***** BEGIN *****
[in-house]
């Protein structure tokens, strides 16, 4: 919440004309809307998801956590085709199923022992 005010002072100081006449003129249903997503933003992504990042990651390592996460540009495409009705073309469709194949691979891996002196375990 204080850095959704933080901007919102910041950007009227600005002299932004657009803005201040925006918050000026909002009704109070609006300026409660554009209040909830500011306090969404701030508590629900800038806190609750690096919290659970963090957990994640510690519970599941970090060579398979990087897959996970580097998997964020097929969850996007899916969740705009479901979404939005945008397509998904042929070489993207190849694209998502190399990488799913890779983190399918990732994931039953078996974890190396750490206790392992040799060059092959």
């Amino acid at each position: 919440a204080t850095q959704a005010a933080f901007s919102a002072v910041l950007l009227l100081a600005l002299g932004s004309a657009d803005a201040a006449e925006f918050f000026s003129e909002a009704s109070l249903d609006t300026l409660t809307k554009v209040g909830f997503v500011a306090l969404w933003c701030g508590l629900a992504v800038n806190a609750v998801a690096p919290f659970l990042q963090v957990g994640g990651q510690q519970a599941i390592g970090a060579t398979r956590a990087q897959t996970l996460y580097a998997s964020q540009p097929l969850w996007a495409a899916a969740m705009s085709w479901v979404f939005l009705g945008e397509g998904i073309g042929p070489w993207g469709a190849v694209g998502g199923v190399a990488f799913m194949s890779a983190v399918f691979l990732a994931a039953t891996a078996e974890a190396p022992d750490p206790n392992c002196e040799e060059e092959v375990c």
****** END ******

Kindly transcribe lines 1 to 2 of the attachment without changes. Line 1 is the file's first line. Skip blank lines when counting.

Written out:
[in-house]
């Protein structure tokens, strides 16, 4: 919440004309809307998801956590085709199923022992 005010002072100081006449003129249903997503933003992504990042990651390592996460540009495409009705073309469709194949691979891996002196375990 204080850095959704933080901007919102910041950007009227600005002299932004657009803005201040925006918050000026909002009704109070609006300026409660554009209040909830500011306090969404701030508590629900800038806190609750690096919290659970963090957990994640510690519970599941970090060579398979990087897959996970580097998997964020097929969850996007899916969740705009479901979404939005945008397509998904042929070489993207190849694209998502190399990488799913890779983190399918990732994931039953078996974890190396750490206790392992040799060059092959």